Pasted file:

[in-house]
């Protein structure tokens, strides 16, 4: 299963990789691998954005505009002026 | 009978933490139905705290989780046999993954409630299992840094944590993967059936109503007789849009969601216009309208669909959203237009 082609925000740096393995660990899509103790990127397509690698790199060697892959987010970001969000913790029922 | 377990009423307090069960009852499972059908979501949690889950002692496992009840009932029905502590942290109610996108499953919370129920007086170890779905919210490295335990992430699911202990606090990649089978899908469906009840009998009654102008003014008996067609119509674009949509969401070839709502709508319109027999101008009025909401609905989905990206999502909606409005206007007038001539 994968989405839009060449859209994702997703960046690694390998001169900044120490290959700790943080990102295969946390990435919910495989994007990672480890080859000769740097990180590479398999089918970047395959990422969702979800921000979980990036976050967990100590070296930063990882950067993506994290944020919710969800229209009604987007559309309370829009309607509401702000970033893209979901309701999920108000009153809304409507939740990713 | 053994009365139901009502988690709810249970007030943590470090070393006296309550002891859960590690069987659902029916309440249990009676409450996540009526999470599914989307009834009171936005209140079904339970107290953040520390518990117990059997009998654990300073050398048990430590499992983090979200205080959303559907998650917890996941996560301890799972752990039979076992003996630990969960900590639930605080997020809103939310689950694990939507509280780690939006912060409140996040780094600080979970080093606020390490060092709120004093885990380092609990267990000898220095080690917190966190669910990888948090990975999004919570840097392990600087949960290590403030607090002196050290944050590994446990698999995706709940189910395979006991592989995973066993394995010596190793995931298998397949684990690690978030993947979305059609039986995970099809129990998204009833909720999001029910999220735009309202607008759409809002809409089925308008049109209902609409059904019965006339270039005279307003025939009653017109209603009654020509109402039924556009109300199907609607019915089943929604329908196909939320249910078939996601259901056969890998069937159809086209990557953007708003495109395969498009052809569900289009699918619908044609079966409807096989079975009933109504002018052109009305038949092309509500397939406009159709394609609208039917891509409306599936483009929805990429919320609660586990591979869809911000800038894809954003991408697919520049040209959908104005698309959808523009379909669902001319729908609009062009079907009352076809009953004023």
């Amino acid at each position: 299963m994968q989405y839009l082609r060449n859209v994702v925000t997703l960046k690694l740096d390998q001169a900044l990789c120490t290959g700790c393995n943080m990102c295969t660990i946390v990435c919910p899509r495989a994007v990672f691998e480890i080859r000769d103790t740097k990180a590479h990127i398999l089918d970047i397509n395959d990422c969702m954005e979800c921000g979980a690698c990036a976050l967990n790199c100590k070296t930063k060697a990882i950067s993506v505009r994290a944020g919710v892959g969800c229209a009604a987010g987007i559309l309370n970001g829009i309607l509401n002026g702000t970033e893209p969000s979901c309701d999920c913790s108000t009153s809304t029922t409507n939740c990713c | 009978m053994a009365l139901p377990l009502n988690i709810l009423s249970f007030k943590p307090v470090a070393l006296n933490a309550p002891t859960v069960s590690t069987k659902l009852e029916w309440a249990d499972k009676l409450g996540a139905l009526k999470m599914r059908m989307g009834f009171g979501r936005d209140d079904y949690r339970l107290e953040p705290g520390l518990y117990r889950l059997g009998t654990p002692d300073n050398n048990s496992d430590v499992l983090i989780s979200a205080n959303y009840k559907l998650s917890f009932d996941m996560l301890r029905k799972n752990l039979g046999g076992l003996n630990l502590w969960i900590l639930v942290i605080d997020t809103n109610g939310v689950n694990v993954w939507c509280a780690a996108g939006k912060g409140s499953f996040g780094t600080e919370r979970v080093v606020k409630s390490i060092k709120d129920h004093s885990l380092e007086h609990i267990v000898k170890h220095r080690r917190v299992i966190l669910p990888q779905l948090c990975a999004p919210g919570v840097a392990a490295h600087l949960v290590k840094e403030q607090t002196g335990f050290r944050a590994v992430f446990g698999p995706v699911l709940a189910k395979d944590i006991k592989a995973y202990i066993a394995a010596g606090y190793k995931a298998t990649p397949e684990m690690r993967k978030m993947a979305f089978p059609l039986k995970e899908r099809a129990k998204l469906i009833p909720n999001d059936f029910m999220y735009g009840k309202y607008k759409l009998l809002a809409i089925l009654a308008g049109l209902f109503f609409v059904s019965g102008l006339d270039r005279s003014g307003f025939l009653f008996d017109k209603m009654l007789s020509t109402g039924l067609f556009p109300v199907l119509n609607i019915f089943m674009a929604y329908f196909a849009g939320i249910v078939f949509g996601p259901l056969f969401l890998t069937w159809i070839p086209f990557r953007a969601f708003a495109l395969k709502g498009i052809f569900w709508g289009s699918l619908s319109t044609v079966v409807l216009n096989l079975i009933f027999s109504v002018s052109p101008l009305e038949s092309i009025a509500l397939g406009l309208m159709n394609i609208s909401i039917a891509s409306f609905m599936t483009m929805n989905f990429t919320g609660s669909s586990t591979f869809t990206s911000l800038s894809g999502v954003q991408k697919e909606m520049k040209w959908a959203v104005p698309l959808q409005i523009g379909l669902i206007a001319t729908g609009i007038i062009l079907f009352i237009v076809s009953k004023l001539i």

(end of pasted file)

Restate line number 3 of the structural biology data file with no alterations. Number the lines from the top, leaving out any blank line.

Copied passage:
């Amino acid at each position: 299963m994968q989405y839009l082609r060449n859209v994702v925000t997703l960046k690694l740096d390998q001169a900044l990789c120490t290959g700790c393995n943080m990102c295969t660990i946390v990435c919910p899509r495989a994007v990672f691998e480890i080859r000769d103790t740097k990180a590479h990127i398999l089918d970047i397509n395959d990422c969702m954005e979800c921000g979980a690698c990036a976050l967990n790199c100590k070296t930063k060697a990882i950067s993506v505009r994290a944020g919710v892959g969800c229209a009604a987010g987007i559309l309370n970001g829009i309607l509401n002026g702000t970033e893209p969000s979901c309701d999920c913790s108000t009153s809304t029922t409507n939740c990713c | 009978m053994a009365l139901p377990l009502n988690i709810l009423s249970f007030k943590p307090v470090a070393l006296n933490a309550p002891t859960v069960s590690t069987k659902l009852e029916w309440a249990d499972k009676l409450g996540a139905l009526k999470m599914r059908m989307g009834f009171g979501r936005d209140d079904y949690r339970l107290e953040p705290g520390l518990y117990r889950l059997g009998t654990p002692d300073n050398n048990s496992d430590v499992l983090i989780s979200a205080n959303y009840k559907l998650s917890f009932d996941m996560l301890r029905k799972n752990l039979g046999g076992l003996n630990l502590w969960i900590l639930v942290i605080d997020t809103n109610g939310v689950n694990v993954w939507c509280a780690a996108g939006k912060g409140s499953f996040g780094t600080e919370r979970v080093v606020k409630s390490i060092k709120d129920h004093s885990l380092e007086h609990i267990v000898k170890h220095r080690r917190v299992i966190l669910p990888q779905l948090c990975a999004p919210g919570v840097a392990a490295h600087l949960v290590k840094e403030q607090t002196g335990f050290r944050a590994v992430f446990g698999p995706v699911l709940a189910k395979d944590i006991k592989a995973y202990i066993a394995a010596g606090y190793k995931a298998t990649p397949e684990m690690r993967k978030m993947a979305f089978p059609l039986k995970e899908r099809a129990k998204l469906i009833p909720n999001d059936f029910m999220y735009g009840k309202y607008k759409l009998l809002a809409i089925l009654a308008g049109l209902f109503f609409v059904s019965g102008l006339d270039r005279s003014g307003f025939l009653f008996d017109k209603m009654l007789s020509t109402g039924l067609f556009p109300v199907l119509n609607i019915f089943m674009a929604y329908f196909a849009g939320i249910v078939f949509g996601p259901l056969f969401l890998t069937w159809i070839p086209f990557r953007a969601f708003a495109l395969k709502g498009i052809f569900w709508g289009s699918l619908s319109t044609v079966v409807l216009n096989l079975i009933f027999s109504v002018s052109p101008l009305e038949s092309i009025a509500l397939g406009l309208m159709n394609i609208s909401i039917a891509s409306f609905m599936t483009m929805n989905f990429t919320g609660s669909s586990t591979f869809t990206s911000l800038s894809g999502v954003q991408k697919e909606m520049k040209w959908a959203v104005p698309l959808q409005i523009g379909l669902i206007a001319t729908g609009i007038i062009l079907f009352i237009v076809s009953k004023l001539i």